Furthermore, a green light cutoff dimension indicates a cutoff dimension that will enable light of blue light wave length (450 nm) and below to pass, but cut off light of green light wavelength (540 nm) and greater.

The infrared cutoff dimension is the largest among the dimensions, while the red light cutoff dimension is the second largest, and the green light cutoff dimension is the smallest.

Spectral Characteristics of the Solid-State Imaging Device of the Second Embodiment

The following describes spectral characteristics of the photoelectric conversion unit 210 having the stated structure.

Note that the precision of spectral characteristics of the color filters 217 r, 217 g and 217 b is relatively low compared to the color filters 17 r, 17 g and 17 b.

FIG. 6 is a graph showing spectral characteristics of the solid-state imaging device of the second embodiment.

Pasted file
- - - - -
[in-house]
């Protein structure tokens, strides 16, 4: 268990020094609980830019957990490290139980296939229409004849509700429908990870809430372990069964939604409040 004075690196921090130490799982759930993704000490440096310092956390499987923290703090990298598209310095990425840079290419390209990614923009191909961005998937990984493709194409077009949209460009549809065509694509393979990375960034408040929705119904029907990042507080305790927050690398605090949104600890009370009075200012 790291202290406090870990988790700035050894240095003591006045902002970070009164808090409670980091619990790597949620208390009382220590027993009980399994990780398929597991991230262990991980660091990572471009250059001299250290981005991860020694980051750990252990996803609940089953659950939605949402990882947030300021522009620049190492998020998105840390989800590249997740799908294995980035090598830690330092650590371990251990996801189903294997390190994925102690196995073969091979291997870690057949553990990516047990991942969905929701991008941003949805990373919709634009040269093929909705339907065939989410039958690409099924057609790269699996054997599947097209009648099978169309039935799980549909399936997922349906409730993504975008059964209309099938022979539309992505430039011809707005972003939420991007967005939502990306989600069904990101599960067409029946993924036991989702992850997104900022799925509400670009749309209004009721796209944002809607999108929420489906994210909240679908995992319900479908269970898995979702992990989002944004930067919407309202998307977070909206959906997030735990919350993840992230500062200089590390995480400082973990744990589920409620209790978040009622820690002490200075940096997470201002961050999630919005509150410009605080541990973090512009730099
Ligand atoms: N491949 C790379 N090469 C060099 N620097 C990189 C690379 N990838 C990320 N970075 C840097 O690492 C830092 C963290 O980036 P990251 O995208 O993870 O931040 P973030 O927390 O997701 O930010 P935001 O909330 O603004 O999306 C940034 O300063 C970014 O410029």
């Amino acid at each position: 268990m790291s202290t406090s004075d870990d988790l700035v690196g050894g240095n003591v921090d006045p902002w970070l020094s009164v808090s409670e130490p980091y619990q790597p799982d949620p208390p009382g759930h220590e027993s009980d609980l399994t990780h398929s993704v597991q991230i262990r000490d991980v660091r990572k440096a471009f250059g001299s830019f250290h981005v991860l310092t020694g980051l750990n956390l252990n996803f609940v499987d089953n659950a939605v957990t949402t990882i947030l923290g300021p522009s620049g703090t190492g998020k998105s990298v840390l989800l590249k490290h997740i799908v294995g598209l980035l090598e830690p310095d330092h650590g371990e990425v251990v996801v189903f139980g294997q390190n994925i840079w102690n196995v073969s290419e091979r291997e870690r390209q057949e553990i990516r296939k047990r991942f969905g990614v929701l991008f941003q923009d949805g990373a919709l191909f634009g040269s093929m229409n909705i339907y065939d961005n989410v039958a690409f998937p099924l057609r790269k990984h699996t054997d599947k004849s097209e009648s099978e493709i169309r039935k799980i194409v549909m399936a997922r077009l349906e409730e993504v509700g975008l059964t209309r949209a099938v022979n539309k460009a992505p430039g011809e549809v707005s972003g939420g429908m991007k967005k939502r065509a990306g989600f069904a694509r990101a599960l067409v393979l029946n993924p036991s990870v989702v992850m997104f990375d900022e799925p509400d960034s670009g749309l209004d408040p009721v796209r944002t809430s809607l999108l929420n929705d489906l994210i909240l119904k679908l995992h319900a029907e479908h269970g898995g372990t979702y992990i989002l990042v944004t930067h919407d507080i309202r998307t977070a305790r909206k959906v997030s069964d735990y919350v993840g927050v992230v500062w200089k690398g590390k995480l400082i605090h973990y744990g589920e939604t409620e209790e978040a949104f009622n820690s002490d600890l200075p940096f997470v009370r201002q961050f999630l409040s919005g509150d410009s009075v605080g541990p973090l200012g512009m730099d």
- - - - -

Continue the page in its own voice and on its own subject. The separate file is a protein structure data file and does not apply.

In FIG. 6, a curve 251 r indicates spectral characteristics of light that is able to pass through the aperture 215 r, a curve 251 g indicates spectral characteristics of light that is able to pass through the aperture 215 g, and a curve 215 b indicates spectral characteristics of light that is able to pass through the aperture 215 b. For reference, a curve 252 r indicates spectral characteristics of light that is able to pass through a red color filter 217 r, a curve 252 g indicates spectral characteristics of light that is able to pass through a green color filter 217 g, and a curve 252 b indicates spectral characteristics of light that is able to pass through a blue color filter 217 b.

Note that in order to show characteristics of the apertures formed in the light shield film 214, the characteristics were measured with the color filters 217 r, 217 g and 217 b removed.

As shown by the curve 251 r, the aperture 215 r cuts off light of 760 nm and greater, and enables passage of light of approximately 750 nm to 760 nm and below, where sensitivity begins to occur.

As shown by the curve 251 g, the aperture 215 g cuts off light of 650 nm and greater, and enables passage of light of approximately 630 nm to 640 nm and below, where sensitivity begins to occur.